Product developers also rely on high-tech equipment to mine through marketing data, develop prototypes and more. 5G will facilitate the day-to-day operations of those businesses and spur innovations.
However, businesses that use 5G must be exceptionally careful to maintain security best practices. Statistics collected from 2016 found that 22 percent of companies that experienced data breaches lost customers afterward. Researchers have already raised the alarm about security risks with 5G. As more people start to use the new network, the potential attack points will rise.
1. Environmental conservation
People who work in the environmental conservation sector already have their hands full fighting the increasing effects of climate change. Research shows that the 5G network might give them more concerns.
Scientists already know that electromagnetic radiation has disruptive effects on wildlife. A European-Union-funded review body wanted to examine the possible environmental ramifications of deploying 5G.
The group looked at nearly 100 studies and concluded that the 5G network could worsen the adverse effects of electromagnetic radiation on wildlife. In addition to interfering with migration patterns, scientists think electromagnetic radiation is associated with declines in animal and insect populations.
Some recommendations suggest not placing 5G transmitters on street lamps. Many insects are attracted to light, and the presence of the equipment there could increase their exposure to the radiation.
A particular difficulty ahead for people who work to support wildlife conservation is that some of the possible effects of 5G radiation will not be evident until years after the network gets widespread use, making professionals scramble to do damage control.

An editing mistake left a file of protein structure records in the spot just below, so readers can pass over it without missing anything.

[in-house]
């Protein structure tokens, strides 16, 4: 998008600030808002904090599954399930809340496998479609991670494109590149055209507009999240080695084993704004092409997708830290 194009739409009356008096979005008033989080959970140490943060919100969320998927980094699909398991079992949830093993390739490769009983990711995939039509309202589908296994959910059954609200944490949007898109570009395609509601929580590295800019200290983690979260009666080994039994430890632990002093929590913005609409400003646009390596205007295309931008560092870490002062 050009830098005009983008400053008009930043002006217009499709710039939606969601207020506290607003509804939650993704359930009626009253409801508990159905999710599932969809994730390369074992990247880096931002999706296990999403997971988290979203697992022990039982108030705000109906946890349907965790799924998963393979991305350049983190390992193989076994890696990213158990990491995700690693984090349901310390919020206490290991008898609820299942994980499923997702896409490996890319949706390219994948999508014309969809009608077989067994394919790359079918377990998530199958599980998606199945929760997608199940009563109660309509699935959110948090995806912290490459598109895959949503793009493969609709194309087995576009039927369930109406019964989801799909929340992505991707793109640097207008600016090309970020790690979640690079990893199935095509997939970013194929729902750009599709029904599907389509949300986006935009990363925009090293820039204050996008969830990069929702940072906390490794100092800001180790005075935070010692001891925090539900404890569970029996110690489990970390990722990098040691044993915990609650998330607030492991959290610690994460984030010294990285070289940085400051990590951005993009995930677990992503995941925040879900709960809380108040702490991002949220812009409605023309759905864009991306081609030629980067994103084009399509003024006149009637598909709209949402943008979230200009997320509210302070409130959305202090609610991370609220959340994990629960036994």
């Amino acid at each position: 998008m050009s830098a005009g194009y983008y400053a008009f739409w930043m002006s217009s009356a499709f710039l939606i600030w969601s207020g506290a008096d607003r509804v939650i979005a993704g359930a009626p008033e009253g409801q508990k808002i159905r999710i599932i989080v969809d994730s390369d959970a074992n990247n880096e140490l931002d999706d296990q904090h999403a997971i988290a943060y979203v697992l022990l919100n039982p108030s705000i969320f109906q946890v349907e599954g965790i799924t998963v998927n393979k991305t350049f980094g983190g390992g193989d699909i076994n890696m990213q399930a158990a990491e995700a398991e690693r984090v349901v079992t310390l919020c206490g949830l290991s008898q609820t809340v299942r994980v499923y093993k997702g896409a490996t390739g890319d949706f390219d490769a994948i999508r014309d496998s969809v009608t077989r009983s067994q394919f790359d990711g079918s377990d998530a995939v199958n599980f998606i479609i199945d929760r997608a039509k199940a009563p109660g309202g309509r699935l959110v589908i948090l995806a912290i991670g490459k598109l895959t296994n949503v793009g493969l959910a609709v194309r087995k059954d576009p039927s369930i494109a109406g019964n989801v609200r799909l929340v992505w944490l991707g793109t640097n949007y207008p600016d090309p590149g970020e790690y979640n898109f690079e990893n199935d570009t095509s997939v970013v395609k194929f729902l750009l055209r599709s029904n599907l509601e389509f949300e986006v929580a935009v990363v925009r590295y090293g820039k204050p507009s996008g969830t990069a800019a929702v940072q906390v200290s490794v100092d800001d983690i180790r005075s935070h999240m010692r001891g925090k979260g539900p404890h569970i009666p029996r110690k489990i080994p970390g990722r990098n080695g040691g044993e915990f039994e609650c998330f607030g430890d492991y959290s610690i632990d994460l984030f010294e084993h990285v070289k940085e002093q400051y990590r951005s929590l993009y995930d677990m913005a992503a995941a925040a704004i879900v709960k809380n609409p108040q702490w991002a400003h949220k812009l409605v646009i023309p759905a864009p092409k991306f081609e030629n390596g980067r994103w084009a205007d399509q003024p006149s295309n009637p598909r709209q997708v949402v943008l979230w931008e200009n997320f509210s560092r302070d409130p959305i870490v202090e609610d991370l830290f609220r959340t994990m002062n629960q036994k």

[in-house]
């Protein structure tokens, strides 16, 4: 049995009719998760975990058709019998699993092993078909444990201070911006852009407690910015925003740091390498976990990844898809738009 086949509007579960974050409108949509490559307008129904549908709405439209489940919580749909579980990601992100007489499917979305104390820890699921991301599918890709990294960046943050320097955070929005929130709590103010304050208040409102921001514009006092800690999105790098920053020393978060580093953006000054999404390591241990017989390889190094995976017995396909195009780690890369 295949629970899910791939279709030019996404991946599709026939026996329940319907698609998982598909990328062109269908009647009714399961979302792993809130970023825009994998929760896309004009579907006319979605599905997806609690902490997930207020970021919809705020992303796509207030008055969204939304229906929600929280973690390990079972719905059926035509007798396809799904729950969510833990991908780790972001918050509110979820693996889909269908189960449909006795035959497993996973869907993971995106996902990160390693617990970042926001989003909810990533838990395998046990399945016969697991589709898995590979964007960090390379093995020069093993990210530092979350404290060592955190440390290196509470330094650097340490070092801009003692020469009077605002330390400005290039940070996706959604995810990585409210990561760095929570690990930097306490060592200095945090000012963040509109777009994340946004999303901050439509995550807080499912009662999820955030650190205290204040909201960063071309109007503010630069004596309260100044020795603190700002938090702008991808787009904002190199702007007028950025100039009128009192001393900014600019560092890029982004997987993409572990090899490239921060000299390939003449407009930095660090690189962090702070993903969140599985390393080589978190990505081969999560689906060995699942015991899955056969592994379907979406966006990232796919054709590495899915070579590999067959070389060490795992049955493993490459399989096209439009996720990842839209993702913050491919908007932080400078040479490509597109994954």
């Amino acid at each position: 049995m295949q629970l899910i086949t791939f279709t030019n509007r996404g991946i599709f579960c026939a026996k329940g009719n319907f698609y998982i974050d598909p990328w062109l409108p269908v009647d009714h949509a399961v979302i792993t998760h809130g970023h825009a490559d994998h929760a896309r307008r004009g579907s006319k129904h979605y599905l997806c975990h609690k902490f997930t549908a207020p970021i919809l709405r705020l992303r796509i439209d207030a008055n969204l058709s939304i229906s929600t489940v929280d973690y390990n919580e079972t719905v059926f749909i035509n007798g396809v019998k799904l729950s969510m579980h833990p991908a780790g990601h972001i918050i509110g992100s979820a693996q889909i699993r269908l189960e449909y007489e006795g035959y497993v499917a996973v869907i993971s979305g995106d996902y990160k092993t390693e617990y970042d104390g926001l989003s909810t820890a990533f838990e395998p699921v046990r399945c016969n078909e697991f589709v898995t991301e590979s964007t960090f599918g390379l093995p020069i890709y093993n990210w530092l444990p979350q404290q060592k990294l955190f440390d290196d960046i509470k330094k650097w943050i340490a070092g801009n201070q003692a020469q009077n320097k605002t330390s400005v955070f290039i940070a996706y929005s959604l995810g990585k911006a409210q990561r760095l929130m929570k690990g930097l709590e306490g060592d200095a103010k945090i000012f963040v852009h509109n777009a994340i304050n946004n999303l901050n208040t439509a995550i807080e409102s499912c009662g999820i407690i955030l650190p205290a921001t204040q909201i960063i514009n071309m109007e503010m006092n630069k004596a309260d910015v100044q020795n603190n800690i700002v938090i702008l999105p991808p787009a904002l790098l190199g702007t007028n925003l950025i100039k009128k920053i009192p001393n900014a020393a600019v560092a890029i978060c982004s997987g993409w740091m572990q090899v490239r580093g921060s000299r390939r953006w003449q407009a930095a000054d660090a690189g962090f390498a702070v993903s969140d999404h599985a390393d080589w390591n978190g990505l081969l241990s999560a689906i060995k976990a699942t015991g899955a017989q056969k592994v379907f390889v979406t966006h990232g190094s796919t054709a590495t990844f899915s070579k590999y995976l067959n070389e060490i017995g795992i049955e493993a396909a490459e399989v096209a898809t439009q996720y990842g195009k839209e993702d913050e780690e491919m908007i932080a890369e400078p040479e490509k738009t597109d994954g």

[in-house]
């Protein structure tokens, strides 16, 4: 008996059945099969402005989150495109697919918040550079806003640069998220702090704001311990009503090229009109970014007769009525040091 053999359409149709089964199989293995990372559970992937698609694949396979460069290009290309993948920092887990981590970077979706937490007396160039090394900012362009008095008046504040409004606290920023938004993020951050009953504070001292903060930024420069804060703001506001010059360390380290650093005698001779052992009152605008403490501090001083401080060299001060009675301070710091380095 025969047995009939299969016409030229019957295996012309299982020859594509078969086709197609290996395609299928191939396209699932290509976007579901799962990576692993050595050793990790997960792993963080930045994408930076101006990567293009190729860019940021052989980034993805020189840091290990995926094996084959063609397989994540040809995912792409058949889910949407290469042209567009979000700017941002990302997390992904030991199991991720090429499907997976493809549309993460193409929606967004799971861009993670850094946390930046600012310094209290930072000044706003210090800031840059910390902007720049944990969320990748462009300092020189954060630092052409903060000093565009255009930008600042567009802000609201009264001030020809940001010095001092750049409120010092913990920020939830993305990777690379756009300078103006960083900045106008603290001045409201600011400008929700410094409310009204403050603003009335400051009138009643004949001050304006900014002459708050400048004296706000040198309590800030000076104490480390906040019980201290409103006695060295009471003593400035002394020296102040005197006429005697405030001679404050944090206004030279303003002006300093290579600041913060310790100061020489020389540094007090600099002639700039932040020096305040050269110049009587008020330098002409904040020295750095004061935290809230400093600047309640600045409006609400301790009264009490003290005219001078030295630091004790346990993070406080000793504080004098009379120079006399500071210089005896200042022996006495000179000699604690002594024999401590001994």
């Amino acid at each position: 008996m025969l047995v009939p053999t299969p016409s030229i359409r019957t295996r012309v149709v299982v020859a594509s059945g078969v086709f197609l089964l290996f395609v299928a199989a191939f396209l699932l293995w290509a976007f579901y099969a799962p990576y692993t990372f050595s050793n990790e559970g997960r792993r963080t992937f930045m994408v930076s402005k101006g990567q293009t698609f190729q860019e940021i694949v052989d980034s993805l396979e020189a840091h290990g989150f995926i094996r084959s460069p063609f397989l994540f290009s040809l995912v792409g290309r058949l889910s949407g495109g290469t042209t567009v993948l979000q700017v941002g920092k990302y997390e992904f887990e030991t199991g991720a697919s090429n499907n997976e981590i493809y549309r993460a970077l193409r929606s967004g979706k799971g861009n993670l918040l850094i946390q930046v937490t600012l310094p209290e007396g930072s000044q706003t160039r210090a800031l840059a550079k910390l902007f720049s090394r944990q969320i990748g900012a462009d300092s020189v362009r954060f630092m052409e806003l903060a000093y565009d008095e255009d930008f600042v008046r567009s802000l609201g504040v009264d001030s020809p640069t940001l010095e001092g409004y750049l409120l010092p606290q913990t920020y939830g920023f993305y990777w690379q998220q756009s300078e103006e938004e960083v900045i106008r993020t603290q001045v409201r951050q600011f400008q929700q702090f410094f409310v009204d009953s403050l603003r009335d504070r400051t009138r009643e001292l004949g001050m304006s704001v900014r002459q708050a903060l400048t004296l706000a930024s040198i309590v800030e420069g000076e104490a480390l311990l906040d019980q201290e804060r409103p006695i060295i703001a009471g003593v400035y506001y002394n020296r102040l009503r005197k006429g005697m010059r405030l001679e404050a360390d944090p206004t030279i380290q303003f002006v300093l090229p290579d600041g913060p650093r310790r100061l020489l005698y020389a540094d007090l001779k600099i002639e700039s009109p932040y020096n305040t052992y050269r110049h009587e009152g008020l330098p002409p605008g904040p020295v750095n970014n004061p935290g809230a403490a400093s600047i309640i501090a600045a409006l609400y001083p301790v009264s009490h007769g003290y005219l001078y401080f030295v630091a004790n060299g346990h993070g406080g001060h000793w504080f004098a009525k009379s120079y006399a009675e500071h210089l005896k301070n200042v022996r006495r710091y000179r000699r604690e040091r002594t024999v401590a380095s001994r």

2. Cable and satellite TV
The cable and satellite television industry came under threat due to streaming services, especially as people got used to getting content whenever they wanted instead of only when providers scheduled it. It’s likely that the availability of 5G will also put companies in the sector at risk.
About 90 million people in the U.S. still get broadband internet, phone service and TV channels through cable or satellite providers, but Verizon recently unveiled a service that lets customers subscribe to the brand’s version of 5G. AT&T is following its lead.
Given these developments, it’ll likely be hard for companies like Comcast and Charter to continue to compete over a long-term basis. One worst-case scenario put forth by business analysts suggested Verizon and T-Mobile alone could take 11.6 percent of the broadband market by 2024 by offering 5G services.
One notable thing about Verizon’s rollout of its 5G service is that it debuted in markets where the company is not already the dominant provider. It suggests that a shakeup could happen if the offering is as successful as the brand hopes.
Planning to adapt should help industries prepare for what’s ahead
Although 5G has advantages for many industries, it’s not positive for all of them.
Fortunately, all sectors can get poised to take advantage of some benefits by planning how to adapt to 5G — including evolving their business practices when appropriate.